Should Poor End-of-Life Care Still Get Accreditation?

Should Poor End-of-Life Care Still Get Accreditation?
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In 2013 65 percent of hospitals with a minimum of 50 beds confirmed that they had a palliative care programme. Hospitals with in excess of 300 beds reported that the figure jumped to 90 percent says a Healthcare Finance News report.

 

While most hospitals do offer palliative care for people with serious illnesses to mange pain, symptoms and contribute to decisions on their care, the quality of programmes vary widely and the Joint Commission (responsible for settings standards including those for accreditation) needs to implement more standardisation.

 

Research continues to indicate that palliative care can help improve the quality of life for patients who are seriously ill and who have complex- long-term care needs. For example. One study showed that seriously ill people who had the chance to discuss needs with their doctor reduced their chances of dying in an intensive care until, being put on a ventilator or undergoing cardiopulmonary resuscitation.

 
See Also: Well-known Hospitals Fail in New Medicare Ratings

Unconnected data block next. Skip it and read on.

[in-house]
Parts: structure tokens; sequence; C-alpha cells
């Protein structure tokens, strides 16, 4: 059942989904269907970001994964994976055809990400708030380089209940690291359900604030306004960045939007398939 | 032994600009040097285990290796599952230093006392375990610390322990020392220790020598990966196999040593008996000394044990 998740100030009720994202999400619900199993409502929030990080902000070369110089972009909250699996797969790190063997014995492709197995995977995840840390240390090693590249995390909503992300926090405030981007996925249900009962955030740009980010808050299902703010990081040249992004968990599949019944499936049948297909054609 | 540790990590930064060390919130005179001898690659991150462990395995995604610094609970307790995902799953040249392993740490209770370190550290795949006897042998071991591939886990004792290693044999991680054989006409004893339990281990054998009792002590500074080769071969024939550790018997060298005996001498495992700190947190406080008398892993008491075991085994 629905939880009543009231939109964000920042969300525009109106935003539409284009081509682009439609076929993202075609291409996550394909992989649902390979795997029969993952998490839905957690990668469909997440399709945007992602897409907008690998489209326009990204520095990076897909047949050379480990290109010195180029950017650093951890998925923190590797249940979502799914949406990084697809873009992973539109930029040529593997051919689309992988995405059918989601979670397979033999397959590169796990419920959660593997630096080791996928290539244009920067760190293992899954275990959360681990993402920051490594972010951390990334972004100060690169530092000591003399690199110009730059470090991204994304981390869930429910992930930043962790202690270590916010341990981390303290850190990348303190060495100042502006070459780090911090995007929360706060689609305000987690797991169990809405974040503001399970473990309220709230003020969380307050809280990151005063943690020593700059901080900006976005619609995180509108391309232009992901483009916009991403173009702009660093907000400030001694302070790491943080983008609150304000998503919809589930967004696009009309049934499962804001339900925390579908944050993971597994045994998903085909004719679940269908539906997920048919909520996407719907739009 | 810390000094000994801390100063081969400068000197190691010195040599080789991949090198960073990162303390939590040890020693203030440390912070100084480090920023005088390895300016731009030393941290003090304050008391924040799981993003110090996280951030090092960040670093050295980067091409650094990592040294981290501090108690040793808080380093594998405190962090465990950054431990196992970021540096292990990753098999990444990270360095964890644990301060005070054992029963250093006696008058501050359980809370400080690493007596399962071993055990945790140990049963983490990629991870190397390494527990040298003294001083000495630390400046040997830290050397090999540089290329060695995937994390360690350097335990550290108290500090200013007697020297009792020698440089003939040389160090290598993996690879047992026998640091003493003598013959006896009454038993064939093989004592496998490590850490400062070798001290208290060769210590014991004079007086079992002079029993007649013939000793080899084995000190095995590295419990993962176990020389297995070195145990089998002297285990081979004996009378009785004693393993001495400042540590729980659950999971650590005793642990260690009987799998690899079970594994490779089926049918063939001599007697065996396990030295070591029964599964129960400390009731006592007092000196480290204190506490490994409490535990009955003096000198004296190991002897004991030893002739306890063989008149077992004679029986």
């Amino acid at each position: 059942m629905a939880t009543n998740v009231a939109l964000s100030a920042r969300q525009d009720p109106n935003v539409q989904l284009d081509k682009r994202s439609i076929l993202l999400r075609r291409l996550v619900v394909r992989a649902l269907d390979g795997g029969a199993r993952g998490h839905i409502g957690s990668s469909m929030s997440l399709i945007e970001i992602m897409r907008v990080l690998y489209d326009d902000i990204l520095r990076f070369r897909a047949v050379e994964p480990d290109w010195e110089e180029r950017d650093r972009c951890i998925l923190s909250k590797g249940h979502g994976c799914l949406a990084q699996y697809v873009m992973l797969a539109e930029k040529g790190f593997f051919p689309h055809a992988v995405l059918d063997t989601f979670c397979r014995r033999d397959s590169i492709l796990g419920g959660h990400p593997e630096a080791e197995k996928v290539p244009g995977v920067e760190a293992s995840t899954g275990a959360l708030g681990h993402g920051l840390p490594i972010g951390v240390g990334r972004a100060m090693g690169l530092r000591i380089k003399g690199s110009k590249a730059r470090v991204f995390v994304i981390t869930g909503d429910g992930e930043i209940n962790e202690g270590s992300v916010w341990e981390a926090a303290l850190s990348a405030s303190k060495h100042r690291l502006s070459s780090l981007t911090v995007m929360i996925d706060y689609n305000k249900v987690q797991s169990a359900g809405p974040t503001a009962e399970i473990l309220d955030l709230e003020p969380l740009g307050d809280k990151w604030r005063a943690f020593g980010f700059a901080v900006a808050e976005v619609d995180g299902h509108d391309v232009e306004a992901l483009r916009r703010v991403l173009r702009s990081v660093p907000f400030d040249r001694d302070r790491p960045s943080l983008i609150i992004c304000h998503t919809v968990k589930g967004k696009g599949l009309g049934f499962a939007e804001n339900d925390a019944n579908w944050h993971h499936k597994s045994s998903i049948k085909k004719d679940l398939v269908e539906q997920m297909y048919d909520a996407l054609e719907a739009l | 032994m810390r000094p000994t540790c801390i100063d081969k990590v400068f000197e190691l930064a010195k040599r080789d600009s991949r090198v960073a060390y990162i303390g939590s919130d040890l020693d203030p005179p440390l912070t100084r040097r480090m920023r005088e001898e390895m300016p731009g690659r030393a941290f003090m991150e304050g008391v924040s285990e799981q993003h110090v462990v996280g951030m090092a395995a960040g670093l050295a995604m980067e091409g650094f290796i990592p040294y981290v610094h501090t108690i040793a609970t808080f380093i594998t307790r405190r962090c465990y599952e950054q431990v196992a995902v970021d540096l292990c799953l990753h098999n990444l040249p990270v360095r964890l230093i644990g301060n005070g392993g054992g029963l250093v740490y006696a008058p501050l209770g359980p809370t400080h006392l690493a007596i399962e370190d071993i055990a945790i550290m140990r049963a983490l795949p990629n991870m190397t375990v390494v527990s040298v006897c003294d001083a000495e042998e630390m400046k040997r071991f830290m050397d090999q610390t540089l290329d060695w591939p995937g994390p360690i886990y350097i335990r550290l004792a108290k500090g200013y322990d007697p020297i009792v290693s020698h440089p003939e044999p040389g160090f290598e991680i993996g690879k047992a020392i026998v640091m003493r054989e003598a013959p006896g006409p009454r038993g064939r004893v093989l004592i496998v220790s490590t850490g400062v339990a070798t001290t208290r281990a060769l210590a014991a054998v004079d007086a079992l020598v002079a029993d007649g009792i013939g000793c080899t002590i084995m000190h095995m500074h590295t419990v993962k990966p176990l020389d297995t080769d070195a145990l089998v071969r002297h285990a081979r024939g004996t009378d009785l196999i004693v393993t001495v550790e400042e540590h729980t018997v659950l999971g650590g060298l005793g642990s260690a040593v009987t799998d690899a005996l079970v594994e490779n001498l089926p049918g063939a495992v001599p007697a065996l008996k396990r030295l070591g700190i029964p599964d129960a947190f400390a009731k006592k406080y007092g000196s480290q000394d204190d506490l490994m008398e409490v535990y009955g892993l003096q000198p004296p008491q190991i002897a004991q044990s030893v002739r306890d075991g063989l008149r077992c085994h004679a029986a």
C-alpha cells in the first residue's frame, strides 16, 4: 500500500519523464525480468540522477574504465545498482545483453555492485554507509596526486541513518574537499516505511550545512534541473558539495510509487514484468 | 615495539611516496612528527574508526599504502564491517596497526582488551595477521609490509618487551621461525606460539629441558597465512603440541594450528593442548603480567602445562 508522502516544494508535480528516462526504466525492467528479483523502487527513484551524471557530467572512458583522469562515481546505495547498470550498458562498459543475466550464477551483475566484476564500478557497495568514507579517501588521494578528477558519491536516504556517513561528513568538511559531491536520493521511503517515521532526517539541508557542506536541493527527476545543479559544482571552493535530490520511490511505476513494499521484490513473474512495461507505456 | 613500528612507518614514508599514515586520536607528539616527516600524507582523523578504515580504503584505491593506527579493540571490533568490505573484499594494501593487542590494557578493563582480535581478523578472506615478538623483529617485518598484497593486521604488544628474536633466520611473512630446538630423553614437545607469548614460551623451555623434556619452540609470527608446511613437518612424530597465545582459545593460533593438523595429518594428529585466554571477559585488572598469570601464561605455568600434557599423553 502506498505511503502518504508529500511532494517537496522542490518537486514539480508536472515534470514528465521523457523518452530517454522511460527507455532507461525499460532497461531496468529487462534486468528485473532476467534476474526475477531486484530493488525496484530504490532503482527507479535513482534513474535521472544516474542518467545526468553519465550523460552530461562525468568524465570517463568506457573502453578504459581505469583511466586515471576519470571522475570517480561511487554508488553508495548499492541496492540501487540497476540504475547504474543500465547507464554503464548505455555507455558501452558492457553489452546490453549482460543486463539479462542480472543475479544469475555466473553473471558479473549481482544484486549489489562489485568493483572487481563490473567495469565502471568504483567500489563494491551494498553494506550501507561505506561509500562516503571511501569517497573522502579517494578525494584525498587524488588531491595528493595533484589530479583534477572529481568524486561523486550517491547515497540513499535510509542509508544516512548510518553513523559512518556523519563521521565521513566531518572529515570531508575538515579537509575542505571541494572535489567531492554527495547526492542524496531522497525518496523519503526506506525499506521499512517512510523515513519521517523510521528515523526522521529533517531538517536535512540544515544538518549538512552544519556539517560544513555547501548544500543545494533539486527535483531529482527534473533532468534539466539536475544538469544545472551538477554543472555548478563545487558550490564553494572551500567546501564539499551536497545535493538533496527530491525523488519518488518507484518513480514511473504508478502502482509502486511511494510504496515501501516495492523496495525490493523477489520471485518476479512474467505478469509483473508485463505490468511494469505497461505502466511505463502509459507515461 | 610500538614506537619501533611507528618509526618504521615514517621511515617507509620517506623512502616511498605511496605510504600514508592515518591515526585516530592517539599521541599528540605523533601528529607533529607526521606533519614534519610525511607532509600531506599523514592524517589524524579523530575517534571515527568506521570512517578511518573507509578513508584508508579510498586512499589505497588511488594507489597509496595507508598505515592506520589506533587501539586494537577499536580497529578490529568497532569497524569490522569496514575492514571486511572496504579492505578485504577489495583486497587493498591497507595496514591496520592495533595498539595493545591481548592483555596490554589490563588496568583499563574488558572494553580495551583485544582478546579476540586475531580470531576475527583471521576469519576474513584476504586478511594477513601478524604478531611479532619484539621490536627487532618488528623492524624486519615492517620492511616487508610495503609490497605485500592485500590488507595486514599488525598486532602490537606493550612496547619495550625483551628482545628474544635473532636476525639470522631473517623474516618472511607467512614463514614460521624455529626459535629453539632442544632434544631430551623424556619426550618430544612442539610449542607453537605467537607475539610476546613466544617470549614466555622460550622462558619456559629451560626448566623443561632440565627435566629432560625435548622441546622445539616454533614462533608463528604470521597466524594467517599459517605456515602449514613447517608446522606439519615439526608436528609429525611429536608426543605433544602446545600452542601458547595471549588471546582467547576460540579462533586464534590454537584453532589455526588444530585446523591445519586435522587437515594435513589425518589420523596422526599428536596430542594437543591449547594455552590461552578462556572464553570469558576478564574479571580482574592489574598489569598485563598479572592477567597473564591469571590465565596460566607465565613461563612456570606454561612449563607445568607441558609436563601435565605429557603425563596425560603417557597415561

Last month’s issue of Health Affairs revealed that only 25 percent of 410 palliative care programmes funded bespoke teams for the service. These the four professions recommended by the Joint Commission - a doctor, an advanced practice or registered nurse, a social worker and a chaplain.

 

In the case of un-funded staff being used for palliative care services – those on loan from other departments – the percentage rose to 39.


Co-author of the study Diane Meier, was not surprised by the results. A professor of geriatrics and palliative medicine at the School of Medicine at Mount Sinai in New York and director of the Center to Advance Palliative Care, Meier stressed that there were no regulatory or accreditation requirements that enforced the staffing guidelines.

 

While the Joint Commission has recommendations on staffing standards, hospital do not need palliative care teams for accreditation.

 

"The hope is to shine a light on the gap in what everyone agrees is the [staffing] standard. If we're invested in improving the quality of care, this is what it will take," she said.


Source: Healthcare Finance News
Image Credit: emdocs.net


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Published on : Mon, 3 Oct 2016



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